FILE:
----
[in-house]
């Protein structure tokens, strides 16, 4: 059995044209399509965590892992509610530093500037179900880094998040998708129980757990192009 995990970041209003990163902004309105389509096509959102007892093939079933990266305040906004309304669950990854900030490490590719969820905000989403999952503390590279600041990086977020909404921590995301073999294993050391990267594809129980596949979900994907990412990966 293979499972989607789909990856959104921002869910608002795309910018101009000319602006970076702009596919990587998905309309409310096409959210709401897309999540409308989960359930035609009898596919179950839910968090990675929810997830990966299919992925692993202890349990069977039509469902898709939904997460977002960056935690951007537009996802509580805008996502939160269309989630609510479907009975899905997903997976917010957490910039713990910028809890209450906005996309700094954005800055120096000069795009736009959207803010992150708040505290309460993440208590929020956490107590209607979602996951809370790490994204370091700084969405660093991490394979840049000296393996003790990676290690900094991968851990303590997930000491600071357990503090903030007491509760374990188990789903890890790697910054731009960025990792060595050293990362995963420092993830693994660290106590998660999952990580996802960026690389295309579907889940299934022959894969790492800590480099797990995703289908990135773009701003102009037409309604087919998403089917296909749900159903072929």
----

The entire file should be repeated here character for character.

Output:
[in-house]
């Protein structure tokens, strides 16, 4: 059995044209399509965590892992509610530093500037179900880094998040998708129980757990192009 995990970041209003990163902004309105389509096509959102007892093939079933990266305040906004309304669950990854900030490490590719969820905000989403999952503390590279600041990086977020909404921590995301073999294993050391990267594809129980596949979900994907990412990966 293979499972989607789909990856959104921002869910608002795309910018101009000319602006970076702009596919990587998905309309409310096409959210709401897309999540409308989960359930035609009898596919179950839910968090990675929810997830990966299919992925692993202890349990069977039509469902898709939904997460977002960056935690951007537009996802509580805008996502939160269309989630609510479907009975899905997903997976917010957490910039713990910028809890209450906005996309700094954005800055120096000069795009736009959207803010992150708040505290309460993440208590929020956490107590209607979602996951809370790490994204370091700084969405660093991490394979840049000296393996003790990676290690900094991968851990303590997930000491600071357990503090903030007491509760374990188990789903890890790697910054731009960025990792060595050293990362995963420092993830693994660290106590998660999952990580996802960026690389295309579907889940299934022959894969790492800590480099797990995703289908990135773009701003102009037409309604087919998403089917296909749900159903072929």